Iconograph Art Cinema, 41 Andrássy Road

41 Andrássy street - thenSource: pestbuda.hu

The Hungarian cinema has over 100 years under its belt and its adventure-filled story started right here in Theresatown. The first cinema of Pest, the Iconograph was opened on Andrássy Road in 1896. 

The then-newest invention, the cinématographe, which recorded motion pictures and projected them on a screen, was first shown the previous year by the  Lumiére brothers ('light' in French). Soon people of the Hungarian capital city could gawk at the incredible spectacle. The first screenings were held in cafés, cabarets, tents and carnival stalls. We could say that the people of Pest were braver than the Parisians and those in Lyon and did not flee in panic at the sight of an approaching train on the screen, but unfortunately this famous story is an urban legend: there are no reputable written sources that the French audience had panicked, either.

Lumiére's projector
Source: filmkultura.hu

The founder/owner Sziklai brothers also had opposing memories about the Iconograph. In truth, even the date of the first screening under 41 Andrássy Road is up for debate. The permit was issued on 22nd June 1896 and they included the screening of 13th June in it, as well. The owners, however, put the start of the business in May.

Zsigmond Sziklai writes in a memoir-style article published the journal Filmkultúra (Movie Culture - ed.) in 1936, titled Az első magyar mozgóképszínház születése és bukása (The rise and fall of the first Hungarian motion picture theater - ed.), that his younger brother, Arnold Sziklai, told him about a huge sensation in Paris: in a basement of the French capital, the Lumiére brothers were showing motion pictures and people flooded these screenings, paying an entrance fee. Arnold - according to the recollections - convinced his brother, who was a wealthy architect by then, to finance the start of a similar business venture in Budapest. Zsigmond rented the aforementioned place on Andrássy Road and he had it nicely furnished, according to him. He bought the necessary equipment, he even had new machines made. He acquired the film used for screening from the Lumiére brothers. Finally, he mentioned the huge loss of the Iconograph in the summer of 1896, which caused the prompt closing. He put the camera and projector into the basement of his house in Buda and a few years later he sold them for a low price.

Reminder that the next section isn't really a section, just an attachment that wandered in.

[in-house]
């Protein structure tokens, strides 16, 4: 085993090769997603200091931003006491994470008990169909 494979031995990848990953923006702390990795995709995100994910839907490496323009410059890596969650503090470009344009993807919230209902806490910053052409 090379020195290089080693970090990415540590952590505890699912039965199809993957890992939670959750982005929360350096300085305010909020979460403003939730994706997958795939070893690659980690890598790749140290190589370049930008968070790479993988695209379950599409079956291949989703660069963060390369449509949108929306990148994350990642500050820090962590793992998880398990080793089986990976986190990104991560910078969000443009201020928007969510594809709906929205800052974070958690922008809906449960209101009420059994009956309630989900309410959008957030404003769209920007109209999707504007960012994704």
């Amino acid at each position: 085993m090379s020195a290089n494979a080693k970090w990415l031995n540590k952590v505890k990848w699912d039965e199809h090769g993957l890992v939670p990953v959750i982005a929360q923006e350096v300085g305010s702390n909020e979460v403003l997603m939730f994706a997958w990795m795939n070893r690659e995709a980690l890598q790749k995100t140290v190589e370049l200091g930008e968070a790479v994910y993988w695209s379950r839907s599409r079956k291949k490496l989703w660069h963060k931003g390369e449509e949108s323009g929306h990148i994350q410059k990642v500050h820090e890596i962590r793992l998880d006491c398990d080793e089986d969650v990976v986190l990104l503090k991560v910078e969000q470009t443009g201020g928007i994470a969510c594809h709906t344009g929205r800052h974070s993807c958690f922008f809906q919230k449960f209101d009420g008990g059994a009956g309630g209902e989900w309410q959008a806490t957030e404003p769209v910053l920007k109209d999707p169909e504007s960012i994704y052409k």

The other founder remembered the story of the Iconograph quite differently in an interview in 1915, which was quoted later by the paper Film, Színház, Muzsika (Movie, Theater, Music - ed.) in August 1964. Arnold Sziklai said that during his travels in Paris he found out: the motion picture was invented by a workman in Lyon, not the Lumiére brothers. So he hired this workman and brought him to Budapest and they built the projector, the camera, the copy machine and the developer, too. They even "invented" film: "We had film delivered from Eastman, but it wasn't good enough for us, so we invented it, too." He said that these machines had been placed in the basement of his brother's apartment house, but the lazy porter hadn't watched them closely and the locals had stolen them.

Zsigmond Sziklai (left) and Arnold (right)Zsigmond Sziklai (left) and Arnold (right)
Source: Hungarian National Digital Archive (mandarchiv.hu)

As per other sources, the Iconograph cinema looked like a master photographer's studio of those times: simple, small and pretty cheap. The pioneering businessman thought that the place on Andrássy Road was going to be perfect for luring in large audiences from the busy boulevard. He was wrong. The low-comfort, simple carnival cinema wasn't as up to par for the distinguished crowds, who were used to the neighbouring Opera House and other famous theaters. The movies shown here had low standing and prestige and was just compared to sideshows like the sleeping fakir, the flea circus or the Steam Man.

The enthusiastic owner wasn't just screening, but recording movies, as well. He filmed the Emperor and King, Franz Joseph I, who made his appearance on the National Millenial Exhibition. Unfortunately, since Zsigmond was an inexperienced novice in cinematography, the head of the Kaiser was out of frame. The audience left the cinema outraged then began boycotting it, until it was deserted. In weeks, the first cinema of Pest went out of business. 

After some reconstruction work, a café opened in its place. In the years of World War II, before the siege of Budapest, a married couple ran a restaurant called Polgári Büffé (Civilian Buffet - ed.) then a greengrocer took their place.

Adam PubSource: welovebudapest.com

Later, for a long time, the Adam Pub, famous for its steak tartare, was in operation in the building. The owner of the pub was Zoltán Kós (Reizmann) and the Kaláka folk group was also formed here. Today, the PizzaEATaliano restaurant and a wine shop of Bortársaság is occupying the place.

41 Andrássy street - nowSource: hangosfilm.hu

Sources: terezvaros.hu, mmi.elte.hu, gasztroregesz.blog.hu, pestbuda.hu


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